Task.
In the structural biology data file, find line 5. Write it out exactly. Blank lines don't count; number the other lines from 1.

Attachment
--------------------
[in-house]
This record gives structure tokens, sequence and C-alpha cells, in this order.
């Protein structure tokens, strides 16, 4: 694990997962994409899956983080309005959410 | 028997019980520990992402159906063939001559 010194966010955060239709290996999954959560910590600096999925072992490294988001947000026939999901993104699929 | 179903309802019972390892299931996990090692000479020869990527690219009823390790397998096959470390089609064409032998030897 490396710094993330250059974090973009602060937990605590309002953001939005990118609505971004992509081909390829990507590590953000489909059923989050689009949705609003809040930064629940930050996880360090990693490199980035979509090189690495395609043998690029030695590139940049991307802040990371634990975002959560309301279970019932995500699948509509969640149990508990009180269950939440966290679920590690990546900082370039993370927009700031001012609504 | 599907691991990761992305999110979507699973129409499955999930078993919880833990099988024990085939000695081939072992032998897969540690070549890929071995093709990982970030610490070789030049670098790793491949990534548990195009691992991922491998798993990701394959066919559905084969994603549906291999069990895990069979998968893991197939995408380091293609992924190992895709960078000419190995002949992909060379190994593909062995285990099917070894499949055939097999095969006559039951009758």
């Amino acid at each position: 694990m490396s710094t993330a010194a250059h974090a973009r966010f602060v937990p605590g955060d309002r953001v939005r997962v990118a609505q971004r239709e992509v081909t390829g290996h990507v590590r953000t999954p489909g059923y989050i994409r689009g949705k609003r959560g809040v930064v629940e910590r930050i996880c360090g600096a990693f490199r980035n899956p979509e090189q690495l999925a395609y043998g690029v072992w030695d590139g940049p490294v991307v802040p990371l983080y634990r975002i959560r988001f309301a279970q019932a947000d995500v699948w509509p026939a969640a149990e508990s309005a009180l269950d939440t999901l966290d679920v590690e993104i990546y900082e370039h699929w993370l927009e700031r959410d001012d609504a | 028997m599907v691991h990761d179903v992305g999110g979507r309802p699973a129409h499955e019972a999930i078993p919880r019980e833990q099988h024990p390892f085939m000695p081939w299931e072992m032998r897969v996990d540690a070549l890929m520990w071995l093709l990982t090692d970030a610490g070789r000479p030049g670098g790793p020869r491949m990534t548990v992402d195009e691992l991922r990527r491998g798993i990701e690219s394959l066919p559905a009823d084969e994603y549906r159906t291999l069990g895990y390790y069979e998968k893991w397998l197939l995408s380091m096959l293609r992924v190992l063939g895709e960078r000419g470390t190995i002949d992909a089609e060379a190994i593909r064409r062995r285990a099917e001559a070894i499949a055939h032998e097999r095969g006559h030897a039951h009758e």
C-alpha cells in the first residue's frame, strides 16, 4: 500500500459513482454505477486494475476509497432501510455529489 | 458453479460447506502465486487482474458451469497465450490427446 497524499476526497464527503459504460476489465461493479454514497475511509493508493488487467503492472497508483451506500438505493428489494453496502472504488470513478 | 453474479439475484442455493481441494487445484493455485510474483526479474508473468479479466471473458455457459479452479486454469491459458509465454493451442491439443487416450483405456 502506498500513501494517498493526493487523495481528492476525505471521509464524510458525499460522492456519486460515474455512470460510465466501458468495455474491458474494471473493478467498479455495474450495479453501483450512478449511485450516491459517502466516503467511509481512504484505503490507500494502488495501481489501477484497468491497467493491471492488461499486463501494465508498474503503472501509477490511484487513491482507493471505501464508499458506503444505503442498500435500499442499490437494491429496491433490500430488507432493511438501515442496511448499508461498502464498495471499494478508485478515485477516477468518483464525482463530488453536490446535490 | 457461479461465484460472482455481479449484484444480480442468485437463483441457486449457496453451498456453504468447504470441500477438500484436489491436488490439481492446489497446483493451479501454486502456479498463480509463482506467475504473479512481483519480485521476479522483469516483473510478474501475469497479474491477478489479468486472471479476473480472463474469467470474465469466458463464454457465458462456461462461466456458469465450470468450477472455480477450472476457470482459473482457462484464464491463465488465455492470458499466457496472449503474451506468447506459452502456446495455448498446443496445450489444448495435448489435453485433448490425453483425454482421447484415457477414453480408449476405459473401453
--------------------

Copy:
C-alpha cells in the first residue's frame, strides 16, 4: 500500500459513482454505477486494475476509497432501510455529489 | 458453479460447506502465486487482474458451469497465450490427446 497524499476526497464527503459504460476489465461493479454514497475511509493508493488487467503492472497508483451506500438505493428489494453496502472504488470513478 | 453474479439475484442455493481441494487445484493455485510474483526479474508473468479479466471473458455457459479452479486454469491459458509465454493451442491439443487416450483405456 502506498500513501494517498493526493487523495481528492476525505471521509464524510458525499460522492456519486460515474455512470460510465466501458468495455474491458474494471473493478467498479455495474450495479453501483450512478449511485450516491459517502466516503467511509481512504484505503490507500494502488495501481489501477484497468491497467493491471492488461499486463501494465508498474503503472501509477490511484487513491482507493471505501464508499458506503444505503442498500435500499442499490437494491429496491433490500430488507432493511438501515442496511448499508461498502464498495471499494478508485478515485477516477468518483464525482463530488453536490446535490 | 457461479461465484460472482455481479449484484444480480442468485437463483441457486449457496453451498456453504468447504470441500477438500484436489491436488490439481492446489497446483493451479501454486502456479498463480509463482506467475504473479512481483519480485521476479522483469516483473510478474501475469497479474491477478489479468486472471479476473480472463474469467470474465469466458463464454457465458462456461462461466456458469465450470468450477472455480477450472476457470482459473482457462484464464491463465488465455492470458499466457496472449503474451506468447506459452502456446495455448498446443496445450489444448495435448489435453485433448490425453483425454482421447484415457477414453480408449476405459473401453